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You might be a radiologist if ...

Another RSNA came and went, and what can I show for it? I have attended the RSNA for quite a few years, and I love every minute of it. I come away with new ideas, some refreshing of old ideas, and a growing sense of awe to be a part of a specialty that can mobilize such a massive array of bright, innovative people and cutting-edge technology. A few spectacular dinners are a nice touch too. I love the RSNA and I'm okay with that. Some people complain that they get too much radiology, but for me that can't happen. That would be like getting too much money, or too much ___. Well, you fill in the blank.

I was born and raised in a small town in West Virginia, since there weren't any big ones at the time. At least now there are several stop lights. I lived in a town where I could tell someone that I lived "out the 4-lane" and they would know exactly where I meant. I have warm feelings for the place I come from and the people who live there, which leads me to this interlude. I kind of enjoy redneck humor. Jeff Foxworthy has made a career of the "you might be a redneck if ... " line. As an academic radiologist, I recall experiences that define my career choice in much the same way that Mr. Foxworthy defines the redneck moniker. These are experiences most of us can relate to. So, in that spirit "you might be an (academic) radiologist if:"

* You've ruined several pairs of shoes from contrast media stains.

* Finding a face, animal shape, or neat pattern in bowel gas, bone, or soft tissues can occupy a happy 10 minutes of your day.

* You appreciate the value of (some) abdominal fat.

* You've become used to hearing requests for "portable CT (or MR)" for unit patients (typically during July).

* Spending a few hours in front of a high-definition TV monitor means work to you, not the ESPN game of the week.

* You believe fervently that the one who dies with the most CT detectors wins.

* Your idea of "revenge" is conducting radiology conference in the operating room during surgery.

* You've given up explaining to anyone what "wet read" and "flat plate" really mean.

* You think terms like k-space, half-Fourier transform, short tau inversion recovery, and anisotropic diffusion are wicked cool.

* You have a T-shirt with Roentgen's face on it ... and you actually wear it in public.

* You can review the same study for the fourth time with the next team "on rounds," exhibiting the same gusto and zeal you had the first three times; well, at least without pounding your head on the desk.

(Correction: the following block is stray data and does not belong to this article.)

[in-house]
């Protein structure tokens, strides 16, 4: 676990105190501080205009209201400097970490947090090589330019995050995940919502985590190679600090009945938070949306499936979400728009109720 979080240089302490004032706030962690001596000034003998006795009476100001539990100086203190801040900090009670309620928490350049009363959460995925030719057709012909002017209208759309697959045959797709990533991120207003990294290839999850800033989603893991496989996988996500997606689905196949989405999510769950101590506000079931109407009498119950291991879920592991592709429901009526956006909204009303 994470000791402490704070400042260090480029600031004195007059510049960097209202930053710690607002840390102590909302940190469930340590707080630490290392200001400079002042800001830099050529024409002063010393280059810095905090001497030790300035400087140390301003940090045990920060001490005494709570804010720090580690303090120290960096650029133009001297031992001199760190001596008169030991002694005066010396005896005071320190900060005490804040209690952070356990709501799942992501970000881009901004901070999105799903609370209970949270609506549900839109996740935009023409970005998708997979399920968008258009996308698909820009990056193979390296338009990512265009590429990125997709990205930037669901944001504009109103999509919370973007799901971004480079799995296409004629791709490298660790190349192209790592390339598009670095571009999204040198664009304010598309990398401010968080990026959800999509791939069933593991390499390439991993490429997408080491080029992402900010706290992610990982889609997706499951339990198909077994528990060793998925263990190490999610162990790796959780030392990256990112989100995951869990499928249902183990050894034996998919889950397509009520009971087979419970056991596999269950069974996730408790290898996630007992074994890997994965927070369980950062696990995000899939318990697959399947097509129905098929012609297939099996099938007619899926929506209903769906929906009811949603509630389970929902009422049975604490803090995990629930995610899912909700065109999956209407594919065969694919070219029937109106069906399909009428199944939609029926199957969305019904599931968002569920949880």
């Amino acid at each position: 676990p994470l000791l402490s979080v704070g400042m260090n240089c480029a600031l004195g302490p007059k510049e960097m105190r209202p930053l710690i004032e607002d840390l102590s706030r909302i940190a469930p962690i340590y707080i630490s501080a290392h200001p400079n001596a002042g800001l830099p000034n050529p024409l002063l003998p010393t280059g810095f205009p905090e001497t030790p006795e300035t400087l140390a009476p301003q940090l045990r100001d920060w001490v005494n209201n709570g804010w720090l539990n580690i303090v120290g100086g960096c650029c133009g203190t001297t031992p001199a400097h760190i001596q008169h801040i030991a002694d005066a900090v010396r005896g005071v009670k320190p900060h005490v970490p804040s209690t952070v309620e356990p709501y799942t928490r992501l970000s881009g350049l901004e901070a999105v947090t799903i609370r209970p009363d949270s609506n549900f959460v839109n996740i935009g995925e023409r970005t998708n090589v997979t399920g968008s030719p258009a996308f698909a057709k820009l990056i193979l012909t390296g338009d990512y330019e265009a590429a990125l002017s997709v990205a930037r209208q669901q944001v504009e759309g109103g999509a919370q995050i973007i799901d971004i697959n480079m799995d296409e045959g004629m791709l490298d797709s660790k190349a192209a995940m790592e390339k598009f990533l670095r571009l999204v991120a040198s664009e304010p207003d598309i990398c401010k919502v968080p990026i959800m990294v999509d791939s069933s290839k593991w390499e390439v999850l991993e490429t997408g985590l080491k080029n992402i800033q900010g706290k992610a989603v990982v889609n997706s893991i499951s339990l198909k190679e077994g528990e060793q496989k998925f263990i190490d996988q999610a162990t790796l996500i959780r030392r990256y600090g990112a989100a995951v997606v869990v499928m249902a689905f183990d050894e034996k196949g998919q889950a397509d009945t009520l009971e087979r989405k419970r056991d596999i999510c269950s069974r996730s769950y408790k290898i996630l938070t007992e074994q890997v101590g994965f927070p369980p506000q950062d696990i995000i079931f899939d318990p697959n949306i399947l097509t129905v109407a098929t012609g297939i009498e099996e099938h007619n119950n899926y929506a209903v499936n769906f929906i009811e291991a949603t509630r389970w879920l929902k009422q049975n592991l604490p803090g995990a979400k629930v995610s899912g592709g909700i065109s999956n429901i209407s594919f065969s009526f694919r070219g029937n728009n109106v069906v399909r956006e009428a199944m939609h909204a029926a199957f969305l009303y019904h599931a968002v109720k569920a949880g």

* You look forward to going to Chicago, in winter, for a meeting.

* You have a well-rehearsed story explaining to the curious that your film badge does, in fact, involve the CIA, The X-Files, and alien encounters.

* Your backache really is work-related.

* Your thick-rimmed black glasses are not just a fashion statement.

* You rage against people who think a "rad tech" and a radiologist are the same.

* Your eyes are insured for far more than any other part of your anatomy, even parts that you might value more highly.

* You (like Dracula) do your best work in the dark. "Turn off that damn light! Can't you see I'm busy?"

* You used to be able to snap a film into the view box from 3 feet away ... with perfect alignment.

* You know that the quickest way to find the film you need is to completely empty the jacket on the floor and find the one with the most fingerprints on it.

* You're used to telling someone 8 to 10 times that "normal" means no blood, no fracture, no soft-tissue swelling, no subluxation, no mass, no mass effect, no new stroke, no NOTHING.

* Finally, you might be a radiologist if you find a barium cocktail oddly appealing. Is that strawberry? Cool.

Certainly you have had such experiences that punctuate your career in this specialty. I hope that when you reflect upon them, you also smile with satisfaction at the great choice you made.

C. Douglas Phillips, MD, FACR

Dr. Phillips is a Professor in the Departments of Radiology, Neurosurgery, and Otolaryngology; Director of the Division of Neuroradiology; and Vice Chair of Finance in the Department of Radiology, University of Virginia Health Systems, Charlottesville, VA. He is also a member of the editorial board of this journal.
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Author:Phillips, C. Douglas
Publication:Applied Radiology
Article Type:Guest editorial
Geographic Code:1USA
Date:Jan 1, 2005
Words:744
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